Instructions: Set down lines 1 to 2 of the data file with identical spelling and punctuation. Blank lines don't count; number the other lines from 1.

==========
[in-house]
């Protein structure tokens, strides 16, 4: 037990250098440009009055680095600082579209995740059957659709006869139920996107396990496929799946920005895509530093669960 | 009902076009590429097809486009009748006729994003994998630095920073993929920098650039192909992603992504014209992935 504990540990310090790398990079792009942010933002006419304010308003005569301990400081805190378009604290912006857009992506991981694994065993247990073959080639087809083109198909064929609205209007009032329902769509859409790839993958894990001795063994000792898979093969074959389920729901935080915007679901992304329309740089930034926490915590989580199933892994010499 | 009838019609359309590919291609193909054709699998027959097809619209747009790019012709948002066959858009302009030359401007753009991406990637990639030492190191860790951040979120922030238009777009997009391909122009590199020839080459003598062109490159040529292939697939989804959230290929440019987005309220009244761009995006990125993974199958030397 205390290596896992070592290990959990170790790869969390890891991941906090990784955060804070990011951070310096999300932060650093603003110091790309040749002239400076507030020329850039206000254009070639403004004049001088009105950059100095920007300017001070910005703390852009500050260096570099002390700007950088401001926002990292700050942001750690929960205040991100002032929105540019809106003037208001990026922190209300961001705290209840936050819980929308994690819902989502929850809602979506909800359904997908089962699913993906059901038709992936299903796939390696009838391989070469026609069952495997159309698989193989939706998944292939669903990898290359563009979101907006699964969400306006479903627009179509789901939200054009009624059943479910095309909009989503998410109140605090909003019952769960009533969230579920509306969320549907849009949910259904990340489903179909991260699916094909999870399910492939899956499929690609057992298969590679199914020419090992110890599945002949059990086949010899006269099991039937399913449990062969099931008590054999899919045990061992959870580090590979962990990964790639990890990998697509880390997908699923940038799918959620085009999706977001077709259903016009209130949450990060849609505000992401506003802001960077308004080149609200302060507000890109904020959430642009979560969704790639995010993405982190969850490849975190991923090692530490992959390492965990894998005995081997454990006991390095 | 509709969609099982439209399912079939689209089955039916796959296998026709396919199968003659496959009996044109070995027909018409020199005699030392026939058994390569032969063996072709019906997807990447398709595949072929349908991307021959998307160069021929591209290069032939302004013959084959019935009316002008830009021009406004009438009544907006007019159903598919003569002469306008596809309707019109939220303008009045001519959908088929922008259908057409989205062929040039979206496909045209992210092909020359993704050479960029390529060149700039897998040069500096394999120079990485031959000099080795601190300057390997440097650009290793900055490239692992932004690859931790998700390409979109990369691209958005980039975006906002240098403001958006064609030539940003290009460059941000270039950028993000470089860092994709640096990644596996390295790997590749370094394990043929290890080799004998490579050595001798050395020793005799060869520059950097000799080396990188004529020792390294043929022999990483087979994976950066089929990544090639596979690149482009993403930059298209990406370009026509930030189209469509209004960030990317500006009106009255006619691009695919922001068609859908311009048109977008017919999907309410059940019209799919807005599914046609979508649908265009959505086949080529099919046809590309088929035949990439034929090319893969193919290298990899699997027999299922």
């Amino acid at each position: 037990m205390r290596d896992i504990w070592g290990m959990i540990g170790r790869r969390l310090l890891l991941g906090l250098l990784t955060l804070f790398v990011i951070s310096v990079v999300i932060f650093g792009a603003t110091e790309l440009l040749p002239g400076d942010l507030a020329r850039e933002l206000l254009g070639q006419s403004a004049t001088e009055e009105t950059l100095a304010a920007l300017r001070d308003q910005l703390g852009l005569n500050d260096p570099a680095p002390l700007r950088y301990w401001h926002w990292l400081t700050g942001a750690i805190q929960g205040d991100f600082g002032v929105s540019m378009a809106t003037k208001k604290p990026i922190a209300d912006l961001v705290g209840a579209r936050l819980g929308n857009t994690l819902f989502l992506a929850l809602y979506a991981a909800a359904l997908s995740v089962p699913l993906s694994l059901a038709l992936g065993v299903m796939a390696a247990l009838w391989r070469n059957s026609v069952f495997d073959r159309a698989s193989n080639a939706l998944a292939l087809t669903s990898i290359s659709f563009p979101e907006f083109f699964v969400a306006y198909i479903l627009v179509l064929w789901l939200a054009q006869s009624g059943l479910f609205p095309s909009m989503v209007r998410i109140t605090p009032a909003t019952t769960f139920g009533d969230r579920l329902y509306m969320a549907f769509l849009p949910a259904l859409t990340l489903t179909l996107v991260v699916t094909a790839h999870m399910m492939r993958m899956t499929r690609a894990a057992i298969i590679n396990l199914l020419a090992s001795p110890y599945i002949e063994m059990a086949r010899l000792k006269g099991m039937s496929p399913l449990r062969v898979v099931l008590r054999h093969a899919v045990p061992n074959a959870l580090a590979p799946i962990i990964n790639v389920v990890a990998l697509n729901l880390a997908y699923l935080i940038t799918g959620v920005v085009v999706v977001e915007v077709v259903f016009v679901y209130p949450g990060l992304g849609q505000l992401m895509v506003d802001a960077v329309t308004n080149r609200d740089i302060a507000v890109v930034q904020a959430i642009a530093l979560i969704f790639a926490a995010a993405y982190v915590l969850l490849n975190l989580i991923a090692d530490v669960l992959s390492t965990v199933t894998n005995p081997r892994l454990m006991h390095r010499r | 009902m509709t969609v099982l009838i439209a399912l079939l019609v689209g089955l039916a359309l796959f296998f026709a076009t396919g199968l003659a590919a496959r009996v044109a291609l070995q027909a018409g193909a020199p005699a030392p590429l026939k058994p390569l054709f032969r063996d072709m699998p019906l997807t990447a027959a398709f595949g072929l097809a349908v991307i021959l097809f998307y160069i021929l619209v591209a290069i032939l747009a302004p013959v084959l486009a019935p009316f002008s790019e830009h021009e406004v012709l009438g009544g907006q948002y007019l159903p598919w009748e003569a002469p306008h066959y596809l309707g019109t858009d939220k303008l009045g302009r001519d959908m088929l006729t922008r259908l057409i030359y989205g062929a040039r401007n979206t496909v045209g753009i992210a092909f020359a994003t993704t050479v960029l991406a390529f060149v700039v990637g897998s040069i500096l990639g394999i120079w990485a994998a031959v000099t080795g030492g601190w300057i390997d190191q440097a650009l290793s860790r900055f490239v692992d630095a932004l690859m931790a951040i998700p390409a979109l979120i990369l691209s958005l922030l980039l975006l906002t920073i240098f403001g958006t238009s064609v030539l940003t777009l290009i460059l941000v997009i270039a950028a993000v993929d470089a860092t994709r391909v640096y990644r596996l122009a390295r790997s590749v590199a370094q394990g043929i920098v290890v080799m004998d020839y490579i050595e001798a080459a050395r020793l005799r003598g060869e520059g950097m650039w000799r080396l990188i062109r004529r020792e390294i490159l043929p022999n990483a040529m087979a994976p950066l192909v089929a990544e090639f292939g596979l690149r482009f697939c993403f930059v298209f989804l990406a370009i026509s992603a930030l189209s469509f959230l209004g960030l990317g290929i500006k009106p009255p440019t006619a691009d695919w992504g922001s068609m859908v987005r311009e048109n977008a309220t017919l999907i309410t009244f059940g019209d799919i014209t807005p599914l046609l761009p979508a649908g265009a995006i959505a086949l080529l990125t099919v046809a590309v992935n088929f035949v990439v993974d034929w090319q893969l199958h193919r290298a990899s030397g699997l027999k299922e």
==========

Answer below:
[in-house]
């Protein structure tokens, strides 16, 4: 037990250098440009009055680095600082579209995740059957659709006869139920996107396990496929799946920005895509530093669960 | 009902076009590429097809486009009748006729994003994998630095920073993929920098650039192909992603992504014209992935 504990540990310090790398990079792009942010933002006419304010308003005569301990400081805190378009604290912006857009992506991981694994065993247990073959080639087809083109198909064929609205209007009032329902769509859409790839993958894990001795063994000792898979093969074959389920729901935080915007679901992304329309740089930034926490915590989580199933892994010499 | 009838019609359309590919291609193909054709699998027959097809619209747009790019012709948002066959858009302009030359401007753009991406990637990639030492190191860790951040979120922030238009777009997009391909122009590199020839080459003598062109490159040529292939697939989804959230290929440019987005309220009244761009995006990125993974199958030397 205390290596896992070592290990959990170790790869969390890891991941906090990784955060804070990011951070310096999300932060650093603003110091790309040749002239400076507030020329850039206000254009070639403004004049001088009105950059100095920007300017001070910005703390852009500050260096570099002390700007950088401001926002990292700050942001750690929960205040991100002032929105540019809106003037208001990026922190209300961001705290209840936050819980929308994690819902989502929850809602979506909800359904997908089962699913993906059901038709992936299903796939390696009838391989070469026609069952495997159309698989193989939706998944292939669903990898290359563009979101907006699964969400306006479903627009179509789901939200054009009624059943479910095309909009989503998410109140605090909003019952769960009533969230579920509306969320549907849009949910259904990340489903179909991260699916094909999870399910492939899956499929690609057992298969590679199914020419090992110890599945002949059990086949010899006269099991039937399913449990062969099931008590054999899919045990061992959870580090590979962990990964790639990890990998697509880390997908699923940038799918959620085009999706977001077709259903016009209130949450990060849609505000992401506003802001960077308004080149609200302060507000890109904020959430642009979560969704790639995010993405982190969850490849975190991923090692530490992959390492965990894998005995081997454990006991390095 | 509709969609099982439209399912079939689209089955039916796959296998026709396919199968003659496959009996044109070995027909018409020199005699030392026939058994390569032969063996072709019906997807990447398709595949072929349908991307021959998307160069021929591209290069032939302004013959084959019935009316002008830009021009406004009438009544907006007019159903598919003569002469306008596809309707019109939220303008009045001519959908088929922008259908057409989205062929040039979206496909045209992210092909020359993704050479960029390529060149700039897998040069500096394999120079990485031959000099080795601190300057390997440097650009290793900055490239692992932004690859931790998700390409979109990369691209958005980039975006906002240098403001958006064609030539940003290009460059941000270039950028993000470089860092994709640096990644596996390295790997590749370094394990043929290890080799004998490579050595001798050395020793005799060869520059950097000799080396990188004529020792390294043929022999990483087979994976950066089929990544090639596979690149482009993403930059298209990406370009026509930030189209469509209004960030990317500006009106009255006619691009695919922001068609859908311009048109977008017919999907309410059940019209799919807005599914046609979508649908265009959505086949080529099919046809590309088929035949990439034929090319893969193919290298990899699997027999299922």